Roberta Writes – Thursday Doors: Reinet House, Graaf-Reinet #theoldgrapevine #CapeDutchH-style

Welcome to Thursday Doors, a weekly feature allowing door lovers to come together to admire and share their favorite door photos from around the world. Feel free to join in on the fun by creating your own Thursday Doors post each week and then sharing your link in the comments below, anytime between 12:01 am Thursday morning and Saturday noon (North American eastern time).

You can join in Thursday Doors here:

During our brief 24 hours in Graaf-Reinet in January this year, we visited Reinet House which is now a museum.

Reinet House was originally a Dutch Reformed Church parsonage and was built in 1812. The most well know of the ministers who occupied the parsonage were Rev Andrew Murray and his son Charles. Rev Andrew Murray was a writer and teacher in addition to being a minister.

Reinet House which was built in the traditional H shaped Cape Dutch style of the time (1812)

Charles Murray planted a Black Acorn grapevine in 1870 which still survives today. This is the second oldest grapevine in South Africa. The oldest is a Gross Chenin Blanc sown in 1771 that still exists in the central business district of Cape Town.

Black Acorn vine at Reinet House – Picture credit: Trip Advisor

We visited a local restaurant in Graaf-Reinet called Pioneers.

It was a great restaurant with lots of character. This picture is of the back doors out onto the verandah

I had a traditional bobotie which is a South African casserole with curried ground beef at the bottom and a thin layer of egg custard on top.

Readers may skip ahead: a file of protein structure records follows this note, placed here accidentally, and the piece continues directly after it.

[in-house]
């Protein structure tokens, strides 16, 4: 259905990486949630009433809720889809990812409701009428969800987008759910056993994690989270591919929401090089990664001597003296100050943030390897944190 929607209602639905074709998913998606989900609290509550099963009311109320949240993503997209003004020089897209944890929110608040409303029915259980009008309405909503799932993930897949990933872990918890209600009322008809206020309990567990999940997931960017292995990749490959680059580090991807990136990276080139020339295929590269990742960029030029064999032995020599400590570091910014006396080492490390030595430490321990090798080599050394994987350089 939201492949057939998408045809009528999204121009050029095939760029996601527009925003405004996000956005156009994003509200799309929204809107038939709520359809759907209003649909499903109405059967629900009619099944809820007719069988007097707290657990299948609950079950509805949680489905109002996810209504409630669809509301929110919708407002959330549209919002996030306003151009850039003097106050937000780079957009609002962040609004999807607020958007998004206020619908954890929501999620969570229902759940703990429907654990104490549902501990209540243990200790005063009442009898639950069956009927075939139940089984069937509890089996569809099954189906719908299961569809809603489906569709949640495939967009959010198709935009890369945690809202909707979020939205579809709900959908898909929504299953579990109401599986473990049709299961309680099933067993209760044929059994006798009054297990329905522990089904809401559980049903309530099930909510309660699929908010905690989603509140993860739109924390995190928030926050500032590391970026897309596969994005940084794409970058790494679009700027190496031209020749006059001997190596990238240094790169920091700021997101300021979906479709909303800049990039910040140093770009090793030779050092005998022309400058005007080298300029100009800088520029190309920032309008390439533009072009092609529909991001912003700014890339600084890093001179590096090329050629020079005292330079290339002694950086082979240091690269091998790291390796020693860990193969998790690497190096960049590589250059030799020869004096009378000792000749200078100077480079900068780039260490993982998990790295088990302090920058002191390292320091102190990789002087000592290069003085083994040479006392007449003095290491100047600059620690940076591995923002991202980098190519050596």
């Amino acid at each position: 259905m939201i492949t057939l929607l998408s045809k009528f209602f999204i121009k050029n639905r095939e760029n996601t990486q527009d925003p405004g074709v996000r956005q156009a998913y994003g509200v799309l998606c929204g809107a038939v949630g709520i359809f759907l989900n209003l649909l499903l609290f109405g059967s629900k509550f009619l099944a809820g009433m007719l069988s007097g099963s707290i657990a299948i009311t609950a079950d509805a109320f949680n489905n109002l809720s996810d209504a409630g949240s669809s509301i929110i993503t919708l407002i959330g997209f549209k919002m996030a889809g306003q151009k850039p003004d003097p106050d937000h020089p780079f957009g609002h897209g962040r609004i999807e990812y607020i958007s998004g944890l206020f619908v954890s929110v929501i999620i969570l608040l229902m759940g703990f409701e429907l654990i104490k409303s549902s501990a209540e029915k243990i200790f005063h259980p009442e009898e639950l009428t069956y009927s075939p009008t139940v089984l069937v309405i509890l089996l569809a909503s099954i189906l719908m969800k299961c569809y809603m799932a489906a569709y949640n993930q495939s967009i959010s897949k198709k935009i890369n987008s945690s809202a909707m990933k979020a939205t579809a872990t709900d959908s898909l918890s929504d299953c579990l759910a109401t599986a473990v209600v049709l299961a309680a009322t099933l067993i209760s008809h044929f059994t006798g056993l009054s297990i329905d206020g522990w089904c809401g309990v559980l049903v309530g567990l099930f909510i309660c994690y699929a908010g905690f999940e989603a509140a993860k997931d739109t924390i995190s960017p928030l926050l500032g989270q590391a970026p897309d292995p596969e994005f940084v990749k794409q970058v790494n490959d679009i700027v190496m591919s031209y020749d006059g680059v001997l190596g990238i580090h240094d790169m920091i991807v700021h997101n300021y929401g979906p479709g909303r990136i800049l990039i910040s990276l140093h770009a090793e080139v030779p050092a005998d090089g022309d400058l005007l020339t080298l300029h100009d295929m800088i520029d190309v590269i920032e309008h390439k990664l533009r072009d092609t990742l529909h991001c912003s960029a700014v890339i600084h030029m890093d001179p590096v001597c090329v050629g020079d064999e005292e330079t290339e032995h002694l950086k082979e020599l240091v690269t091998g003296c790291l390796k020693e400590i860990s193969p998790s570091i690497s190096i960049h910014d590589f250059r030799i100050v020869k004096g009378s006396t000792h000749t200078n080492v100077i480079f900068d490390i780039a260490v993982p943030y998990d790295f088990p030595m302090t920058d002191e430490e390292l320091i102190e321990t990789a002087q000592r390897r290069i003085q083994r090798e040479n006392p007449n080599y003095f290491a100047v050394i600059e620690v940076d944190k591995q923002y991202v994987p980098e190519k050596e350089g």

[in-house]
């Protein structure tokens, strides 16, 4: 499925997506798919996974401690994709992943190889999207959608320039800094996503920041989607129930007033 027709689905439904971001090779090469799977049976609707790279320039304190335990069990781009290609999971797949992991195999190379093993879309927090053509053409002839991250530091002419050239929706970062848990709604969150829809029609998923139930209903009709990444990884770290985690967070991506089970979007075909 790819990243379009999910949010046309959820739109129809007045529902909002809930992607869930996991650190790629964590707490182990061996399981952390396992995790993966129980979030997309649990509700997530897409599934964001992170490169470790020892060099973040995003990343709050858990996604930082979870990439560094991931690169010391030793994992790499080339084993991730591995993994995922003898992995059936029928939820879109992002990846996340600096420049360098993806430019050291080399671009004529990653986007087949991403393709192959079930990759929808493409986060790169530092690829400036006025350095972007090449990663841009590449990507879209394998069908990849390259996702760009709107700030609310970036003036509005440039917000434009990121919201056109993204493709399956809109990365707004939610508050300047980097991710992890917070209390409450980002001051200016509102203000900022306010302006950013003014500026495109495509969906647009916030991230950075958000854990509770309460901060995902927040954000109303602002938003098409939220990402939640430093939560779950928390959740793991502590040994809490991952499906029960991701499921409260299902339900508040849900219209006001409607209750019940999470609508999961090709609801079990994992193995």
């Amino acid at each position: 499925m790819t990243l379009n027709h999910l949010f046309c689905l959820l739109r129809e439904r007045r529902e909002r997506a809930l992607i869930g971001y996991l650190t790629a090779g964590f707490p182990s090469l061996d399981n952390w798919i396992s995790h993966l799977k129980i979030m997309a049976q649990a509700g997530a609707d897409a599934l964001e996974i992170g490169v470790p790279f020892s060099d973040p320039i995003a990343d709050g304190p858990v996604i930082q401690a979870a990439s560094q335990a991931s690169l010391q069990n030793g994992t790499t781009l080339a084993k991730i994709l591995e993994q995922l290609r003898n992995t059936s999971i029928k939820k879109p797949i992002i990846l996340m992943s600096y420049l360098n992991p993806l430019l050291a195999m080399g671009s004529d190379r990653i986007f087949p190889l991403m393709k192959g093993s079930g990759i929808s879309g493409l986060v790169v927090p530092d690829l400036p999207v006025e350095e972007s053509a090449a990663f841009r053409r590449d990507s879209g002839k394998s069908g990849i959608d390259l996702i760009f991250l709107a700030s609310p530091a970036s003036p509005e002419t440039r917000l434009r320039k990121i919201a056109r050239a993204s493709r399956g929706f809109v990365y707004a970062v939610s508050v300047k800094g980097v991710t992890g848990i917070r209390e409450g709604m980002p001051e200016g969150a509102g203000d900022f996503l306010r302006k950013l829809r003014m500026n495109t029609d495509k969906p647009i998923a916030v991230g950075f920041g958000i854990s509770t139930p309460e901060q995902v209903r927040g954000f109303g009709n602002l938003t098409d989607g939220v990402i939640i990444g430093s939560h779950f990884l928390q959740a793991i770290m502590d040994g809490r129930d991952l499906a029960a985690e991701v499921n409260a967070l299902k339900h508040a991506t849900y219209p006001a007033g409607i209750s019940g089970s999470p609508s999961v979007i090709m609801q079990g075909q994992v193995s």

55 thoughts on “Roberta Writes – Thursday Doors: Reinet House, Graaf-Reinet #theoldgrapevine #CapeDutchH-style

  1. Robbie – you always have marvelous Thursday Doors presentations, which sends me looking for more information. Reinet House witness many events over the years. Oh if only the walls could talk. I love tagging along on your travels.

    Liked by 2 people

    1. Hi Rebecca, this was the first time I visited Graaf-Reinet and I was astonished at how historical it is. There are a number of museums and art galleries we didn’t manage to visit. We are planning a trip to Kimberley in July and to Namibia later in the year. I am very keen to learn more about the desert and the creatures and people of the Kalahari.

      Liked by 2 people

    1. HI Liz, this style of architecture is fairly common in the Eastern and Western Cape of South Africa. It was introduced by the Dutch. I’m hoping to visit Cape Town again soon as it has some wonderful examples of this style of building.

      Liked by 1 person

  2. The house is beautiful and the restaurant is very charming, Robbie. Your meal looks delicious and that acorn vine is something else! I just posted about our trip last week and could’ve done a Thursday Doors post as well. I didn’t think of it, but maybe I’ll try someday 🙂 Thank you for taking us along. 💗

    Liked by 1 person

    1. HI Lauren, I am glad you enjoyed this visit to Graaf-Reinet. This mean was nice and I must make it again at home. I loved the acorn vine, what an interesting story. I planned to join Thursday doors for a while before I started participating to get a good stock of pictures.

      Liked by 1 person

  3. Hi Robbie – I always like these door pictures – there’s something about the opportunity with doors that makes me think. Also, it’s a powerful thought to realize that a grapevine has been around for hundreds of years. Thanks for sharing your pictures!

    Liked by 2 people

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